“It would appear that Dennis Carrol violated federal law that prohibits the use of official resources for private gain or for that of persons or organizations with which he is associated personally,” said Craig Holman of Public Citizen when shown emails about the funding for the Global Virome Project. “The Inspector General’s office should investigate whether the law was broken and, upon finding probable cause, refer the case to the Department of Justice for prosecution.”
NPR’s Geoff Brumfiel also tripped over himself to defend Daszak’s grant by casting doubt on the theory that pandemic could have started in the Wuhan lab of Daszak’s collaborator Shi Zhengli.
But after corresponding with 10 leading scientists who collect samples of viruses from animals in the wild, study virus genomes and understand how lab accidents canhappen, NPR found that an accidental release would have required a remarkable series of coincidences and deviations from well-established experimental protocols.
"All of the evidence points to this not being a laboratory accident," says Jonna Mazet, a professor of epidemiology at the University of California, Davis and director of a global project to watch for emerging viruses called PREDICT.
Like the science writers at Science Magazine, Brumfiel replicated the same mistake of failing to report the sizeable conflict of interest of his chosen expert: Jonna Mazet.
At the time Brumfiel reported this story, Mazet was working behind the scenes with Peter Daszak and Dennis Carroll to funnel money from USAID to set up the Global Virome Project. Alongside Daszak and Carroll, Mazet now serves as a board member.
Bad access arguments
When it comes to science writer articles that supported Daszak and his grant with the Wuhan Institute of Virology, you might start thinking that few if any were written without sources that had financial ties to Daszak. But that’s not always true.
In May 2020, 77 Nobel Prize winners without financial ties to Peter Daszak or the Wuhan Institute of Virology released a letter castigating the NIH for cancelling Peter Daszak’s grant. “We believe this action sets a dangerous precedent by interfering in the conduct of science and jeopardizes public trust in the process of awarding federal funds for research.” The letter spurred articles in the New York Times and NPR.
NPR fell flat on its face, however, by quoting Peter Daszak making a hoary argument and implying that cancelling the grant would disallow him access to the Wuhan Institute’s virus collection.
EcoHealth Alliance's president Peter Daszak has told NPR that as a result, his group hasn't just lost the ability to look for new viruses in China. They — and the many international researchers with whom they share their data – have also lost access to the vast collection of distinct coronavirus samples already collected. These include around 50 from a category that caused the 2002 outbreak of severe acute respiratory syndrome, or SARS, and, now, the COVID-19 pandemic.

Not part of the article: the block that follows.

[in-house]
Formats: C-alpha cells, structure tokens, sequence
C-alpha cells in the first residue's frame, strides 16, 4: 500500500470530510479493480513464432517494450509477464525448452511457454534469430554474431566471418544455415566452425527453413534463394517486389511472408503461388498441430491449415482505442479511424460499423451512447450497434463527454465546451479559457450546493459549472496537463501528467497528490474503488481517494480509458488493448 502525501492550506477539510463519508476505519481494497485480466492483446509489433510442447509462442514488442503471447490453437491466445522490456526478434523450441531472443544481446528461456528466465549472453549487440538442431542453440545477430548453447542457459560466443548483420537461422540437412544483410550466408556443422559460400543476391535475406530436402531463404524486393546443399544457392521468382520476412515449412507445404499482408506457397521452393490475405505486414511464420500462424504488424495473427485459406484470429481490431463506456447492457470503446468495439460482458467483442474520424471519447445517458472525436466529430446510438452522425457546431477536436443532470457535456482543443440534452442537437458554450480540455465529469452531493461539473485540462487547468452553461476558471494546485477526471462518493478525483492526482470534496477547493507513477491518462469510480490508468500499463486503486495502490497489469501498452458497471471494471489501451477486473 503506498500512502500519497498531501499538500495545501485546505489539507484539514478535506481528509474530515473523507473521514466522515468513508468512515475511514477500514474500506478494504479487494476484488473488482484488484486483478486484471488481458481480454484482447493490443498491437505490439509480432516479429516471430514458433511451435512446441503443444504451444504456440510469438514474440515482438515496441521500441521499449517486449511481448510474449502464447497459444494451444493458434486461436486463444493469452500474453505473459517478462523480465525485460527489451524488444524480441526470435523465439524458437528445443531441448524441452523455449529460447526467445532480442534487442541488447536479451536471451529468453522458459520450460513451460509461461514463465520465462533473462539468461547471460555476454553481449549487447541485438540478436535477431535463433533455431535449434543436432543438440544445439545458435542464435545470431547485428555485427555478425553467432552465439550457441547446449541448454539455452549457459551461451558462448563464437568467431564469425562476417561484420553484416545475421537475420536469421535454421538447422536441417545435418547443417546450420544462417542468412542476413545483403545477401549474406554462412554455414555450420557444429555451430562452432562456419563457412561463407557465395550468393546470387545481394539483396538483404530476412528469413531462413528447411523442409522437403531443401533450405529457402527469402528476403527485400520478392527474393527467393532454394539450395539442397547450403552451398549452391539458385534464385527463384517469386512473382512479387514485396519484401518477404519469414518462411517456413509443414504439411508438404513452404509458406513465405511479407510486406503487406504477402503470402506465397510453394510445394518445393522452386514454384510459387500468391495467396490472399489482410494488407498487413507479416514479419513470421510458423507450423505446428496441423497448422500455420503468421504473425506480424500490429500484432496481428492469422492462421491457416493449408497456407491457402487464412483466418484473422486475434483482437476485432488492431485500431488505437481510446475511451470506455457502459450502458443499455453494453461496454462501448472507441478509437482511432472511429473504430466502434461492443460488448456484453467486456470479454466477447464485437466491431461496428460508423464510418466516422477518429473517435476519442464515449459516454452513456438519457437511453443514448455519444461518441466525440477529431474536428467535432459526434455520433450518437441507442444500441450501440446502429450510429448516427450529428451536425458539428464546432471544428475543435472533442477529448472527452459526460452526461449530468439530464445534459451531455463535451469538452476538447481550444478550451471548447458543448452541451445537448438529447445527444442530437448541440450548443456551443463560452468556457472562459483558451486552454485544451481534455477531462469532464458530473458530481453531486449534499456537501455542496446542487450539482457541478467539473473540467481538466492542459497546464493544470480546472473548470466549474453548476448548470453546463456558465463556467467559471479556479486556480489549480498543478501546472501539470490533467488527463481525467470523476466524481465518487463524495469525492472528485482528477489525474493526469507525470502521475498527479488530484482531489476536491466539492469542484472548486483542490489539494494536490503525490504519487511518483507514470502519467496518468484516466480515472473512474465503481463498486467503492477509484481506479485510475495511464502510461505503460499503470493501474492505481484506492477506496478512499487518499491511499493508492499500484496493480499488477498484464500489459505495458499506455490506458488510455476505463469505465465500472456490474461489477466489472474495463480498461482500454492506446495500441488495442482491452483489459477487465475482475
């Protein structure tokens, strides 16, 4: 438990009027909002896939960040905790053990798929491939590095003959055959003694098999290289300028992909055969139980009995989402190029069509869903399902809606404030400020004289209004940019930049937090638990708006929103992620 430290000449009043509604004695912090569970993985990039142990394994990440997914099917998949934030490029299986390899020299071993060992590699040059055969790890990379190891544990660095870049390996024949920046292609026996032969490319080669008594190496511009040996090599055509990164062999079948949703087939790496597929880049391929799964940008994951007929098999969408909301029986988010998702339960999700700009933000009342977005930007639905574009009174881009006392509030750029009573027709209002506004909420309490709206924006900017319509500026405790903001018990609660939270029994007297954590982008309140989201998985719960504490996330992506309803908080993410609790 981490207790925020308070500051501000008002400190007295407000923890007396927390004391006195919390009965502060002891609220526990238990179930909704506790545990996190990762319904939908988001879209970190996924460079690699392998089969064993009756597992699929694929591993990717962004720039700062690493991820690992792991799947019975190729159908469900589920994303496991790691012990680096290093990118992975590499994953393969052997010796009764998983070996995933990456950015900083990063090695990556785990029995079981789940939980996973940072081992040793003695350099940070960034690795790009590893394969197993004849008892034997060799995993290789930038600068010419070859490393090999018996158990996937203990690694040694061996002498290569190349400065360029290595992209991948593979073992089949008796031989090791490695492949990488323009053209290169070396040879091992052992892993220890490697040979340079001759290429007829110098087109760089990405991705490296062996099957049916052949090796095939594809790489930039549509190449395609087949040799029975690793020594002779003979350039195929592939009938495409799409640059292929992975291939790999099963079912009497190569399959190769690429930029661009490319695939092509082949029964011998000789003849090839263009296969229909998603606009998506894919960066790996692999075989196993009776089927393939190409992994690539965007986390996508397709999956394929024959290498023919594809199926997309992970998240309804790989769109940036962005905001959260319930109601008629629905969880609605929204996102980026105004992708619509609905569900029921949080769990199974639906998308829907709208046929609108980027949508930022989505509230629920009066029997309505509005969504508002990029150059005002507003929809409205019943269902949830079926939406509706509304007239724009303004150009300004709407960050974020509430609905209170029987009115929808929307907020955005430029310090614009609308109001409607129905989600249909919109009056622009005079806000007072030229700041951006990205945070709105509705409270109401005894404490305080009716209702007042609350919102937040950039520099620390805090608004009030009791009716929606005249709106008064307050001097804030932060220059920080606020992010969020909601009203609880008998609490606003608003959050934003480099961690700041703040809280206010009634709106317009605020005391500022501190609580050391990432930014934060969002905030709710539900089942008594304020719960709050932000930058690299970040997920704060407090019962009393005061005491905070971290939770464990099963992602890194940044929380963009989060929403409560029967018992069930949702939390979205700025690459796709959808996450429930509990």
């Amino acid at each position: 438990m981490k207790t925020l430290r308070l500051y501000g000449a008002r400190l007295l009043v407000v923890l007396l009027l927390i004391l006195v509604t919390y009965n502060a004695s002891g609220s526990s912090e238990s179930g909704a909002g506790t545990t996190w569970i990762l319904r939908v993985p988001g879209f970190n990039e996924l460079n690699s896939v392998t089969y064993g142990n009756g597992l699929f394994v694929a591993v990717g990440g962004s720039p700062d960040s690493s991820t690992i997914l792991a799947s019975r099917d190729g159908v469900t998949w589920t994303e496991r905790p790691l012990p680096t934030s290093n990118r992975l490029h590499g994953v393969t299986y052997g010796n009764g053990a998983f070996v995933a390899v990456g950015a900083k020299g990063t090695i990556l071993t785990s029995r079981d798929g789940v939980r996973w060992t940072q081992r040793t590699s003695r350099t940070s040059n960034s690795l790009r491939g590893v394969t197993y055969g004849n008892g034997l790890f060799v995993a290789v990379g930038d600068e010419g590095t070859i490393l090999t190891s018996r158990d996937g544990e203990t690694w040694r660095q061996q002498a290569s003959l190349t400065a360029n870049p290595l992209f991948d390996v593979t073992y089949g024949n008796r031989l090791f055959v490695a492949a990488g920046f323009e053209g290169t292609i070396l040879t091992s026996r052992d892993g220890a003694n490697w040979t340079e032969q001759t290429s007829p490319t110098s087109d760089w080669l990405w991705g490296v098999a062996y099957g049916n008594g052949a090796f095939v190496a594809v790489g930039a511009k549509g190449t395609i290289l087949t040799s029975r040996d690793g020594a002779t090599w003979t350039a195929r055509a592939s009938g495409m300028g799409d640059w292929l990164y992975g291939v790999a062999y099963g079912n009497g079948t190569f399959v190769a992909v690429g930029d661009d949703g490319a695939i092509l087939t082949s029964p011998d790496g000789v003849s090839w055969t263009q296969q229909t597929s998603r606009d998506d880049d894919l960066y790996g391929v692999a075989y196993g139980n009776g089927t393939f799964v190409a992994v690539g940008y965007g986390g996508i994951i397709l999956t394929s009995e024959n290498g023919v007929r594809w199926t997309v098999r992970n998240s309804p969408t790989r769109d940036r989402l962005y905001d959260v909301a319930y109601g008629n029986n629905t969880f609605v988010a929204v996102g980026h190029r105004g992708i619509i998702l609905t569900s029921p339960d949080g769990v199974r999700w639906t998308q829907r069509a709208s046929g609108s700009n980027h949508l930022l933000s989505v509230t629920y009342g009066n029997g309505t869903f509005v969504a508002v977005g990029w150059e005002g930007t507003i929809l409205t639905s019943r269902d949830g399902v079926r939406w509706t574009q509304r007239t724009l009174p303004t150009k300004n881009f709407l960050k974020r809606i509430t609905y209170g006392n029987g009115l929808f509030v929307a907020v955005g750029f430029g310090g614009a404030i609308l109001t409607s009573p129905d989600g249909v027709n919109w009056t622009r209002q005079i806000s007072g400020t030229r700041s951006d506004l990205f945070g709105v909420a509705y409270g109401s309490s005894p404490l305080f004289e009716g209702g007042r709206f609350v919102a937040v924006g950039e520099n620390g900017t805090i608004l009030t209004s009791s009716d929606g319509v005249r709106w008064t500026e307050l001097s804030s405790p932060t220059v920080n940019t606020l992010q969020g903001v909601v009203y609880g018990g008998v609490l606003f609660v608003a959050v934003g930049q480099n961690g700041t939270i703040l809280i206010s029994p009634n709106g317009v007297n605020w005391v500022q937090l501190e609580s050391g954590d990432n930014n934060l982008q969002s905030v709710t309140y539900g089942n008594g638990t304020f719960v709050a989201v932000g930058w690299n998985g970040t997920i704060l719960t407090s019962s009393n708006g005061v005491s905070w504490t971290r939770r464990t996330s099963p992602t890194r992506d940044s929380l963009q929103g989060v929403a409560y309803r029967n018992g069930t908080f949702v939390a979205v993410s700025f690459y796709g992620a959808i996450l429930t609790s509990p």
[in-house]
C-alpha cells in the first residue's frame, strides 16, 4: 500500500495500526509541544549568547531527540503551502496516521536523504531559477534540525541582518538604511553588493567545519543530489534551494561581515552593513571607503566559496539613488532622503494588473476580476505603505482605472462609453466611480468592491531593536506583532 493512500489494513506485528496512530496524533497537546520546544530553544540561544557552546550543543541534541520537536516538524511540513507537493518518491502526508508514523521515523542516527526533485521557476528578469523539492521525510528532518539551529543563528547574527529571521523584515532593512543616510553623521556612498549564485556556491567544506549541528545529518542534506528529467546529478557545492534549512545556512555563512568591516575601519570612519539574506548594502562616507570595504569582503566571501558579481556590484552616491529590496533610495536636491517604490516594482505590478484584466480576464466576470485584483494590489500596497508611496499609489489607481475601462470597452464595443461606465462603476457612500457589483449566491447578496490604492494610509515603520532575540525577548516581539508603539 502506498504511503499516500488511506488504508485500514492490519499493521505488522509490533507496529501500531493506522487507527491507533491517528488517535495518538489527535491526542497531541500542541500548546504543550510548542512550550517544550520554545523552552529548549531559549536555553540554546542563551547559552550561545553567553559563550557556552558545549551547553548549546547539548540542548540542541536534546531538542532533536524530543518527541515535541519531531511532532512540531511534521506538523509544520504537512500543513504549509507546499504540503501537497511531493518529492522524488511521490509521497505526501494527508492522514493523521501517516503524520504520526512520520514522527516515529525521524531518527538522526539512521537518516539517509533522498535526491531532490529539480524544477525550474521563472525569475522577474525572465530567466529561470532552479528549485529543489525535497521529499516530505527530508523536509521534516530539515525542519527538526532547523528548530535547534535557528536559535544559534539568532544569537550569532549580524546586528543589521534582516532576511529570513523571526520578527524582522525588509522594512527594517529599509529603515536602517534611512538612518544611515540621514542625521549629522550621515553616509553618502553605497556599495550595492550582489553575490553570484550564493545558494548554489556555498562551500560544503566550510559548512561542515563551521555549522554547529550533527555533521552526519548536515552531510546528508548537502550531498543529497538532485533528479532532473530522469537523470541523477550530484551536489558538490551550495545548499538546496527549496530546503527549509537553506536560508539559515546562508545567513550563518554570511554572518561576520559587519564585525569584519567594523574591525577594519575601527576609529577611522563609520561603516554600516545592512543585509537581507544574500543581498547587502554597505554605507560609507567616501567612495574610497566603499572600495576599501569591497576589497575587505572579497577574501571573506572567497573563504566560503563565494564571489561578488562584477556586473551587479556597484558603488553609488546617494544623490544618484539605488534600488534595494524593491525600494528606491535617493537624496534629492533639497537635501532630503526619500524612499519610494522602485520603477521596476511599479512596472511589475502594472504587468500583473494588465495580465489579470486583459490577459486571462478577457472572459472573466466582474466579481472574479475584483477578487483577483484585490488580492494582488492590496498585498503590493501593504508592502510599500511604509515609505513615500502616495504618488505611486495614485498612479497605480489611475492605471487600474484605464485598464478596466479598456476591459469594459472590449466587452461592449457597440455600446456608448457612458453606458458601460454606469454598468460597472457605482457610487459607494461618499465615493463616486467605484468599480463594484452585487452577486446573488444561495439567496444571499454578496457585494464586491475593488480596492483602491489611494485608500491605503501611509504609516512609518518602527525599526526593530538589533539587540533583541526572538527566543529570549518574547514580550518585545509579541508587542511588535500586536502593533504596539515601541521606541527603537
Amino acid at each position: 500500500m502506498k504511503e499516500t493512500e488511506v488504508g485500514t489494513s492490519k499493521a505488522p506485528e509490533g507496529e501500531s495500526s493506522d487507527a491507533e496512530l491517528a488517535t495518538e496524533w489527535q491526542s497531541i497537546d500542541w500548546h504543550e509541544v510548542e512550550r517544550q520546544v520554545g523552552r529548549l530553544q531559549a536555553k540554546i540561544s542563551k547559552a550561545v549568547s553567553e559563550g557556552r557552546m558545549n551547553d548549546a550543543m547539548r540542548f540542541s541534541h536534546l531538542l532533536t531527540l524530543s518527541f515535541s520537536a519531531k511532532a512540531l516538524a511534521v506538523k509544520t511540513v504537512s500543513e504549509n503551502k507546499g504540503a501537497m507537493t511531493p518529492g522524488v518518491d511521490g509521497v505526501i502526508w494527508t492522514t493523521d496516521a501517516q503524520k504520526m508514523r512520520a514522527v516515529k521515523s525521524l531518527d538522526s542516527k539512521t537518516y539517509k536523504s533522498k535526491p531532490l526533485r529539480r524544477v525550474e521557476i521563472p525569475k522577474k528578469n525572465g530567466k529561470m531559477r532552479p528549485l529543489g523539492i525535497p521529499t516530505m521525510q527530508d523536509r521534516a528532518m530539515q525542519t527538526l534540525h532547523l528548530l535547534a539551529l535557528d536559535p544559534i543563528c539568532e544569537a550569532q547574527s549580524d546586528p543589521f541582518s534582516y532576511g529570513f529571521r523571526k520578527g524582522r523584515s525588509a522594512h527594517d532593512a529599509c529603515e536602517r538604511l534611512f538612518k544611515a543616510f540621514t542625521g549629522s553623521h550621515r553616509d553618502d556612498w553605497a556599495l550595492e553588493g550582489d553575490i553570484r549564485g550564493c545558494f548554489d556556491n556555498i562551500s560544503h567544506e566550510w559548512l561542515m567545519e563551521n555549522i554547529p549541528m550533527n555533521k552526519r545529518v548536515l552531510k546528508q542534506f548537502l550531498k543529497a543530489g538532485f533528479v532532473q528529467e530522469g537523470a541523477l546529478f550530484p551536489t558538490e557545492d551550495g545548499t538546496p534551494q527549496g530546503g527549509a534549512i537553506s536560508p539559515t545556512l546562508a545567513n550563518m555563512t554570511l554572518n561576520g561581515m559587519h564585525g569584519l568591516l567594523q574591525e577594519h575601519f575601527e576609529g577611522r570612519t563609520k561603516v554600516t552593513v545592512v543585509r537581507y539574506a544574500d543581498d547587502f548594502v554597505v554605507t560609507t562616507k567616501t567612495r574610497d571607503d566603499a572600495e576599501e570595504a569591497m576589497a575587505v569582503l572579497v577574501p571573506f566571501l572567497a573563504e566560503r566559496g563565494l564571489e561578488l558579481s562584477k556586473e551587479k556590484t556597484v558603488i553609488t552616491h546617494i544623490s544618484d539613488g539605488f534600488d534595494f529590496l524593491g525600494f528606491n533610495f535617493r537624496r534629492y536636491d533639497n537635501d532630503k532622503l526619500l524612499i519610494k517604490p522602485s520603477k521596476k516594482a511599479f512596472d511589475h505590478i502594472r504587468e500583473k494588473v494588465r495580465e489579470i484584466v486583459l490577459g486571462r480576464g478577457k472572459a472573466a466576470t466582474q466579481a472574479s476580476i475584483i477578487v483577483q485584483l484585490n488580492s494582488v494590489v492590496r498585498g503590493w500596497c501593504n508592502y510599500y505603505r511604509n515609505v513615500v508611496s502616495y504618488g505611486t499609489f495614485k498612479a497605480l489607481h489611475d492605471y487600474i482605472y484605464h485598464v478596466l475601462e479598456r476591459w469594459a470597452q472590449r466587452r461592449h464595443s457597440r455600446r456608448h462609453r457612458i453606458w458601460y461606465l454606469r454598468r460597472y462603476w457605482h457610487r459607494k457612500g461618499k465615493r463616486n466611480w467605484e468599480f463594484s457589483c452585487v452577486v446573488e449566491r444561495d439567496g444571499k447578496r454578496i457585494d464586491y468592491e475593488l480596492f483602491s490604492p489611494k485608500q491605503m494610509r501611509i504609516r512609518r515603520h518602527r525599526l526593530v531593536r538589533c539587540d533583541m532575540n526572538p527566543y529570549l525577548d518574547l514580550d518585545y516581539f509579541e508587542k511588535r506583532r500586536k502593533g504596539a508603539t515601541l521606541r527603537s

In fact, the Wuhan Institute of Virology had already taken down their database of samples and virus sequences in September 2019—months before this story ran. In a recent interview with The Intercept, Daszak admitted that he never had access to the Wuhan’s database. “I’ve never actually seen the database,” Daszak admitted this March. “I’ve seen pages of it from the internet, Twitter, chats. But I’ve never looked at the database.”
And what none of the media reported at the time is that the FBI was investigating Daszak’s grant throughout the Spring of 2020—the very time period when science writers wrote all these distracting articles.
Like much of the information we now know, this came to light because of documents released through a freedom of information act request, not from science writers rushing to virologists with financial conflicts of interest to get a story comment.
As the New York Times reported in those early days, the 77 Nobel Prize winners demanded of the government:
We ask that you act urgently to conduct and release a thorough review of the actions that led to the decision to terminate the grant, and that, following this review, you take appropriate steps to rectify the injustices that may have been committed in revoking it.
Well, that action seems to have been taken. But the release of a thorough review will have to await further investigation by Congress.
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UPDATE: This same month that the NIH terminated part of EcoHealth Alliance’s grant “for failure to meet award terms and conditions requiring provision of records” the National Science Foundation awarded them part of a $1 million grant.
And a reader wrote in that two other outlets actually covered the grant termination: